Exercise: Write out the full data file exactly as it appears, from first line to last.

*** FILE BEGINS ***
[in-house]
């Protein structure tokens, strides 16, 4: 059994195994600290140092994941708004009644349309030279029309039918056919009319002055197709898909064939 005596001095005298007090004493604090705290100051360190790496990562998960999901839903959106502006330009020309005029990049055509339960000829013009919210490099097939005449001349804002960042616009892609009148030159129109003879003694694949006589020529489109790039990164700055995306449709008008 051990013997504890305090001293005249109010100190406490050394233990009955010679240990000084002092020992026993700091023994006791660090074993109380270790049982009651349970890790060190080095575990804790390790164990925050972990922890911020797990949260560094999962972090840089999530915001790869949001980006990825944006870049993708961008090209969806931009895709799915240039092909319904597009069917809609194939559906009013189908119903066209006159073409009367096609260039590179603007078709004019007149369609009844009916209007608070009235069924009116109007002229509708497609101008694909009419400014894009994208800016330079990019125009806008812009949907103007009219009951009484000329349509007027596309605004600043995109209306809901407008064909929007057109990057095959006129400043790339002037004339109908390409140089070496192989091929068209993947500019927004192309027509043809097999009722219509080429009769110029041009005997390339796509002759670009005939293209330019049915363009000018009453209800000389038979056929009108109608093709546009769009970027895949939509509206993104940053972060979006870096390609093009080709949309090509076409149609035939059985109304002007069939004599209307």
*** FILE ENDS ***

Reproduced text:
[in-house]
């Protein structure tokens, strides 16, 4: 059994195994600290140092994941708004009644349309030279029309039918056919009319002055197709898909064939 005596001095005298007090004493604090705290100051360190790496990562998960999901839903959106502006330009020309005029990049055509339960000829013009919210490099097939005449001349804002960042616009892609009148030159129109003879003694694949006589020529489109790039990164700055995306449709008008 051990013997504890305090001293005249109010100190406490050394233990009955010679240990000084002092020992026993700091023994006791660090074993109380270790049982009651349970890790060190080095575990804790390790164990925050972990922890911020797990949260560094999962972090840089999530915001790869949001980006990825944006870049993708961008090209969806931009895709799915240039092909319904597009069917809609194939559906009013189908119903066209006159073409009367096609260039590179603007078709004019007149369609009844009916209007608070009235069924009116109007002229509708497609101008694909009419400014894009994208800016330079990019125009806008812009949907103007009219009951009484000329349509007027596309605004600043995109209306809901407008064909929007057109990057095959006129400043790339002037004339109908390409140089070496192989091929068209993947500019927004192309027509043809097999009722219509080429009769110029041009005997390339796509002759670009005939293209330019049915363009000018009453209800000389038979056929009108109608093709546009769009970027895949939509509206993104940053972060979006870096390609093009080709949309090509076409149609035939059985109304002007069939004599209307």